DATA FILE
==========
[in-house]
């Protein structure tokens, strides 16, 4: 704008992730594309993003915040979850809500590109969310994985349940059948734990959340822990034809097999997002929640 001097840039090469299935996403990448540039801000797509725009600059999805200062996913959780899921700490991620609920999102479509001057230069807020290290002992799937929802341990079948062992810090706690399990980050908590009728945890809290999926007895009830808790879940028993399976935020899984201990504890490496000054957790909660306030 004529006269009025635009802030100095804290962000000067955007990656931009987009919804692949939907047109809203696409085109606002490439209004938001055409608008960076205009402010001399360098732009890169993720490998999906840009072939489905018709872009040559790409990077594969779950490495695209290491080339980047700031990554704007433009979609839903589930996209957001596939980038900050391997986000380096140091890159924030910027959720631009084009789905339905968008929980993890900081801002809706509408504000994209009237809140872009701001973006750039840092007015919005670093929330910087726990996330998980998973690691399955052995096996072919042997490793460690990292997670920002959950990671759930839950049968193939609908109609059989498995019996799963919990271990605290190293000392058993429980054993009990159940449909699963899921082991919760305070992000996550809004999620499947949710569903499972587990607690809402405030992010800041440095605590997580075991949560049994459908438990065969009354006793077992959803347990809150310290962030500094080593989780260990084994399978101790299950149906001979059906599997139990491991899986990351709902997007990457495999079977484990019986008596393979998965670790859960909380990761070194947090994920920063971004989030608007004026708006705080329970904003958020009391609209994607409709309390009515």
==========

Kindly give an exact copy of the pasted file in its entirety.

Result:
[in-house]
């Protein structure tokens, strides 16, 4: 704008992730594309993003915040979850809500590109969310994985349940059948734990959340822990034809097999997002929640 001097840039090469299935996403990448540039801000797509725009600059999805200062996913959780899921700490991620609920999102479509001057230069807020290290002992799937929802341990079948062992810090706690399990980050908590009728945890809290999926007895009830808790879940028993399976935020899984201990504890490496000054957790909660306030 004529006269009025635009802030100095804290962000000067955007990656931009987009919804692949939907047109809203696409085109606002490439209004938001055409608008960076205009402010001399360098732009890169993720490998999906840009072939489905018709872009040559790409990077594969779950490495695209290491080339980047700031990554704007433009979609839903589930996209957001596939980038900050391997986000380096140091890159924030910027959720631009084009789905339905968008929980993890900081801002809706509408504000994209009237809140872009701001973006750039840092007015919005670093929330910087726990996330998980998973690691399955052995096996072919042997490793460690990292997670920002959950990671759930839950049968193939609908109609059989498995019996799963919990271990605290190293000392058993429980054993009990159940449909699963899921082991919760305070992000996550809004999620499947949710569903499972587990607690809402405030992010800041440095605590997580075991949560049994459908438990065969009354006793077992959803347990809150310290962030500094080593989780260990084994399978101790299950149906001979059906599997139990491991899986990351709902997007990457495999079977484990019986008596393979998965670790859960909380990761070194947090994920920063971004989030608007004026708006705080329970904003958020009391609209994607409709309390009515």